Although the government has pledged to help expand high-speed broadband access in communities that need it, officials need to expand the eligibility criteria, according to Sen. Ron Wyden (D-OR). President Joe Biden the American Rescue Plan Act into law in March. It directs the Treasury Department to distribute billions of dollars in stimulus funding to local and state governments.
Those funds can be used to improve broadband access, but the bill severely limits the eligibility criteria for such projects. The bill says that only unserved or underserved communities can use the federal funding to improve broadband access, as notes. According to the Federal Communications Commission, communities with internet speeds and 3 Mbps up are underserved. That definition has remained the same since 2015.
Wyden says those speeds are not nearly fast enough for current needs, calling that benchmark “woefully outdated.” He wants communities where speeds are less than 100 Mbps up and down to be classed as underserved and to be eligible for upgraded internet infrastructure under this plan.
“The mass adoption of video calling, streaming, and other bandwidth-intensive apps by Americans during the COVID-19 pandemic has made it clear that miserly speeds and data caps are holding back telework, remote education and telehealth capacity,” Wyden wrote in a letter to Treasury Secretary Janet Yellen. “Simply put, it is not possible for a family of four to telework and engage in remote schooling while sharing 3 Mbps of upload bandwidth.”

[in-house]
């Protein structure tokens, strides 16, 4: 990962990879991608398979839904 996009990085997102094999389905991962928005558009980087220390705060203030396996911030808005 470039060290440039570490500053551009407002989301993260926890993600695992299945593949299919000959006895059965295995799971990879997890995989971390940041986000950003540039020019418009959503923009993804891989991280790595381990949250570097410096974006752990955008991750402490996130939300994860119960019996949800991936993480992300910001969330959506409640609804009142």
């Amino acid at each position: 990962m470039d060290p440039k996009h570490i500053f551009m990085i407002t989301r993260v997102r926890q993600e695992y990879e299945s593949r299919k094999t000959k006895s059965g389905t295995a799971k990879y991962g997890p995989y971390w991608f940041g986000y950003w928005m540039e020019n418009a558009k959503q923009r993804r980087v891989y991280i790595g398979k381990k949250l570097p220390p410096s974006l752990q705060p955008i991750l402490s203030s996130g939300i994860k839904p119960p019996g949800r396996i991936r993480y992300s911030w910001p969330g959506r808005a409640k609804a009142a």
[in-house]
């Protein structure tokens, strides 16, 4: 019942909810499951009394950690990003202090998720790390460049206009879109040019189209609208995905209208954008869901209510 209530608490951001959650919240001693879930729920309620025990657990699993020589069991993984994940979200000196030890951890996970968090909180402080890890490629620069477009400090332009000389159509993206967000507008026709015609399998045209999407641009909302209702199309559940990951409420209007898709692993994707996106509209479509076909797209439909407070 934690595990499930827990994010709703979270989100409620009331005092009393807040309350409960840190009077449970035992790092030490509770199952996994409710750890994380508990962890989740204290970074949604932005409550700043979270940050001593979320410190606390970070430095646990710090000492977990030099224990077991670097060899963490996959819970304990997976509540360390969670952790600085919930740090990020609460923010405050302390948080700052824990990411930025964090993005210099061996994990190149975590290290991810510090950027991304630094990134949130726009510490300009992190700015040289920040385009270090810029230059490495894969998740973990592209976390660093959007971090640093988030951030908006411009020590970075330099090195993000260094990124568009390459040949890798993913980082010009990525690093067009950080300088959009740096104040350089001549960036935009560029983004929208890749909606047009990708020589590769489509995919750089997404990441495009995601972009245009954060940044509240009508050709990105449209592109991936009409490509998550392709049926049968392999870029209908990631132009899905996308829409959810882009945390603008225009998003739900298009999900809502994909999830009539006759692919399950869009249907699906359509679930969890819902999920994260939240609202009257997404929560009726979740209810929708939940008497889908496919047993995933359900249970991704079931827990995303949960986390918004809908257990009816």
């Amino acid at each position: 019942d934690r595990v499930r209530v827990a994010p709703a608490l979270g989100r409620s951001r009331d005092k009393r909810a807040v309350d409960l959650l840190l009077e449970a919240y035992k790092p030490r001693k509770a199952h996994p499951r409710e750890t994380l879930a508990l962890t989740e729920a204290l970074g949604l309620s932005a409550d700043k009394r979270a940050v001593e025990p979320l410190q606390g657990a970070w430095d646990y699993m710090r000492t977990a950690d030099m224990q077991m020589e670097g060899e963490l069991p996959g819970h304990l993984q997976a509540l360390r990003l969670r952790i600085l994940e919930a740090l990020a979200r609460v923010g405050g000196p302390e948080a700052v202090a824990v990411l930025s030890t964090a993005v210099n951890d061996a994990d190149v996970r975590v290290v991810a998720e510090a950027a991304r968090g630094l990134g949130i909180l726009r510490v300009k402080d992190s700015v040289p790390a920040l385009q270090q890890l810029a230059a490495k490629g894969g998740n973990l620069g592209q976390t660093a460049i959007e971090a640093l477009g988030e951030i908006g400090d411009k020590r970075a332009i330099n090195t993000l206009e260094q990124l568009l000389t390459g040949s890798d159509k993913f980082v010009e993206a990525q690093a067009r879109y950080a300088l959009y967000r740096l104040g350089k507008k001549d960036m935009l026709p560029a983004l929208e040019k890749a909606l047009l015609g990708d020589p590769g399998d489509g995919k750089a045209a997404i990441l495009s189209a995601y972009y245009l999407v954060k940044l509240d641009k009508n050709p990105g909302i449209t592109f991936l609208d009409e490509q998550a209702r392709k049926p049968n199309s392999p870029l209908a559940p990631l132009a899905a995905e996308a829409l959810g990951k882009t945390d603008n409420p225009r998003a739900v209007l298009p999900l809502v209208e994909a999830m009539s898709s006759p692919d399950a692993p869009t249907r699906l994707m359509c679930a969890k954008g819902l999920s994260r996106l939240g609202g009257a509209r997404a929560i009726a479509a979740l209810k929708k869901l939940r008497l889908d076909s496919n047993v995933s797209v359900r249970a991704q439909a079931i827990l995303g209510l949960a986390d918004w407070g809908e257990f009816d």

Wyden went on to argue that a failure to address concerns “will further expand the digital divide and jeopardize our ability as a nation to build back better from the COVID-19 pandemic. Therefore, as you finalize the Coronavirus State and Local Fiscal Recovery Funds Final Rule, I urge [Yellen] to clarify that underserved locations include anywhere affordable, reliable broadband of at least 100 Mbps symmetric is not available.” Wyden added that “to be accessible, broadband must also be affordable.”
Other lawmakers have been pushing the FCC to upgrade the definition of high-speed broadband to 100 Mbps up and down. Earlier this month, California announced a budget plan that , noting that “service at speeds below 100 Mbps is not enough for households who are juggling the demands of distance learning, telework, and accessing health care online.”
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